AT THE EADV CONGRESS

AMSTERDAM (FRONTLINE MEDICAL NEWS)The majority of psoriasis patients placed on the investigational biologic agent brodalumab maintained a PASI 100 response throughout 144 weeks in a long-term, open-label extension of a phase II study.

“The benefit/risk ratio of brodalumab remains very favorable, and warrants continued development of this anti–interleukin-17 receptor A human monoclonal antibody as a potential treatment for psoriasis,” Dr. Kim Papp declared in presenting the study results at the annual congress of the European Academy of Dermatology and Venereology.

Large phase III clinical trials of brodalumab for the treatment of moderate to severe plaque psoriasis are ongoing.

The parent phase II study was 16 weeks long, double blinded, and placebo controlled. At the study’s end, 181 participants enrolled in the open-label extension, in which they received subcutaneous brodalumab at 210 mg every 2 weeks. The study protocol was amended after about a year, with the dose reduced to 140 mg every 2 weeks in the 119 patients weighing 100 kg or less. Six of those patients subsequently had an inadequate response to the lower dose, and were returned to the higher-dose regimen, explained Dr. Papp of Probity Medical Research in Waterloo, Ont.

Roughly 95% of patients became PASI 75 responders within the first few weeks. There was very little drop-off over time. The PASI 75 response rate was 95% at week 12, 93% at week 48, and 85% at week 144.

At week 144, roughly two-thirds of subjects were deemed clear or almost clear according to Physician Global Assessment.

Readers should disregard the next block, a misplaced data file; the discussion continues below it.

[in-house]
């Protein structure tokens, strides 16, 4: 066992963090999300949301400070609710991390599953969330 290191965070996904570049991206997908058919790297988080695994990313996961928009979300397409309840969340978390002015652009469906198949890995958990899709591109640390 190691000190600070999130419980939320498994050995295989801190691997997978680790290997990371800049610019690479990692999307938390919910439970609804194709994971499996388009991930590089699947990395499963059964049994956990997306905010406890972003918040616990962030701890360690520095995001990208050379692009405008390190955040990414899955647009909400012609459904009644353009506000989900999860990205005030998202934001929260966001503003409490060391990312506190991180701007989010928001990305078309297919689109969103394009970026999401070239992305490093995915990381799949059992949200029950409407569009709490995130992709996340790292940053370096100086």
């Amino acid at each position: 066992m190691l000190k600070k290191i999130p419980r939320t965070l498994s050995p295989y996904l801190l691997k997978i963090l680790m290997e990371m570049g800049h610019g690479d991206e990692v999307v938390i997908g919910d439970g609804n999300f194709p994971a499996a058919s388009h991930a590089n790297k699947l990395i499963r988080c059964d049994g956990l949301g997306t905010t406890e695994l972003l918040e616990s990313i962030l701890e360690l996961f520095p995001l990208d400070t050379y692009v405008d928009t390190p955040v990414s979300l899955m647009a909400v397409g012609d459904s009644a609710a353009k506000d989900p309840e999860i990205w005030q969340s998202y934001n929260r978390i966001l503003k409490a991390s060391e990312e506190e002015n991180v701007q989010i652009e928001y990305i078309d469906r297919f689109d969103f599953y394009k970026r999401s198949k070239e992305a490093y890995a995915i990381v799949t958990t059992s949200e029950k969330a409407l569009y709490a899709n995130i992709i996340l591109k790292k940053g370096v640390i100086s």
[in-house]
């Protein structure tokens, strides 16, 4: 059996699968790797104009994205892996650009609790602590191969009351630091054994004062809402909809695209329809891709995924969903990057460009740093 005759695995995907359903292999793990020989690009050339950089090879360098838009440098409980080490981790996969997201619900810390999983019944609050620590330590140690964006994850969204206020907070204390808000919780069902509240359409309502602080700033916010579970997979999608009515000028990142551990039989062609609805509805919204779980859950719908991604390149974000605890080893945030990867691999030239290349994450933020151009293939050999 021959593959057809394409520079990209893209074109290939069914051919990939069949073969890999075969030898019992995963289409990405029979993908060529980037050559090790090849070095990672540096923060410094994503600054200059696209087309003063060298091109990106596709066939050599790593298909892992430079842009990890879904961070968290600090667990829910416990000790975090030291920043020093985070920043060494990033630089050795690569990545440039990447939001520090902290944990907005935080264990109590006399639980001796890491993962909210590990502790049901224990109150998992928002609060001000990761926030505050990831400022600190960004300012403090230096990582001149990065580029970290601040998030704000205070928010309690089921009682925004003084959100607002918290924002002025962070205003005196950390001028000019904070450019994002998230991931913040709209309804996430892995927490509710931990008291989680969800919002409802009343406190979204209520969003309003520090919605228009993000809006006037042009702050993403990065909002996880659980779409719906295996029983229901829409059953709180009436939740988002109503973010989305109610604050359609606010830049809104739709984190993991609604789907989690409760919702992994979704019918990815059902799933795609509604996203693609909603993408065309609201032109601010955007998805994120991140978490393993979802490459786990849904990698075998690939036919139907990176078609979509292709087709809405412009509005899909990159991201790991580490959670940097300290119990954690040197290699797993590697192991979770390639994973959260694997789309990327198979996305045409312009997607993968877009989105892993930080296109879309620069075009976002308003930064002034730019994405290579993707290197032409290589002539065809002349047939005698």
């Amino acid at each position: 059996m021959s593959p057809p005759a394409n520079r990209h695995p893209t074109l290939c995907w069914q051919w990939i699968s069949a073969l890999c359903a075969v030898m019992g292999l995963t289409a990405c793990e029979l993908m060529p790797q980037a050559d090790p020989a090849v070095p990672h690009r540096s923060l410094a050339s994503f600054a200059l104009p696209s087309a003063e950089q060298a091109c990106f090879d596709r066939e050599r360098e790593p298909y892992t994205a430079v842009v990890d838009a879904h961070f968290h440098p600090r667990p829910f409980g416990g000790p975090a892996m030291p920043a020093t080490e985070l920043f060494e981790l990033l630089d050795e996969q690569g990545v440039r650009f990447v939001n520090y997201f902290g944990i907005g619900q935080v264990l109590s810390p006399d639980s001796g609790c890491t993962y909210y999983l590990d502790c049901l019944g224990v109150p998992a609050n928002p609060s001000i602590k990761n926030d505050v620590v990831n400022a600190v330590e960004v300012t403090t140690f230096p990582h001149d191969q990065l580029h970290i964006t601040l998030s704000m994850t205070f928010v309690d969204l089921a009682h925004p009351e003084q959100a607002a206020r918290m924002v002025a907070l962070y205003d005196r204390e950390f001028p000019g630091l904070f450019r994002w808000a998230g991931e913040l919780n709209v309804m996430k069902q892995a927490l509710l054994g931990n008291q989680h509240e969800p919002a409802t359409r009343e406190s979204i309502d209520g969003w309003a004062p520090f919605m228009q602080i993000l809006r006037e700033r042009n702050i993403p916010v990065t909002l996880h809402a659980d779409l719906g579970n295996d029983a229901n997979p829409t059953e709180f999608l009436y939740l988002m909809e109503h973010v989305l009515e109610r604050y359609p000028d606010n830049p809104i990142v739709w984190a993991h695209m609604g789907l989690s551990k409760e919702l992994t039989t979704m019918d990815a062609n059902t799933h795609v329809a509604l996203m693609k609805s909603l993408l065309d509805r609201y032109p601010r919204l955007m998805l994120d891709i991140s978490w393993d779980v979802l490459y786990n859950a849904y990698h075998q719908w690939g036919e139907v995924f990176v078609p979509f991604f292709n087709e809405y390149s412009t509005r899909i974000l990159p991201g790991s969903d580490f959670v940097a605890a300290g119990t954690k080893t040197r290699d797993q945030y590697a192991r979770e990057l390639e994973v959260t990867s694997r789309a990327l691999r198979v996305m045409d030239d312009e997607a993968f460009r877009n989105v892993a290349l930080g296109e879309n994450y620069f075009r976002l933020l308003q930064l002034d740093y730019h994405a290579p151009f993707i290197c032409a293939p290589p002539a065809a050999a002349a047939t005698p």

No new safety signals emerged during this long-term study. The most common adverse events were minor upper respiratory infections. Two percent of patients developed a grade 2 absolute neutrophil count of less than 1,500 per 109/L; however, these were transitory events that resolved without a change in treatment.

In response to an audience question, Dr. Papp said antidrug antibodies did develop in some patients during the course of 144 weeks of treatment, but he had no information as to the clinical effect, if any.

“This is a fairly small study population. I think it makes sense to wait for the phase III results to see if the antibodies affect safety and/or efficacy,” he added.

Dr. Papp reported receiving research support from Amgen, which is codeveloping brodalumab with AstraZeneca/MedImmune.

bjancin@frontlinemedcom.com

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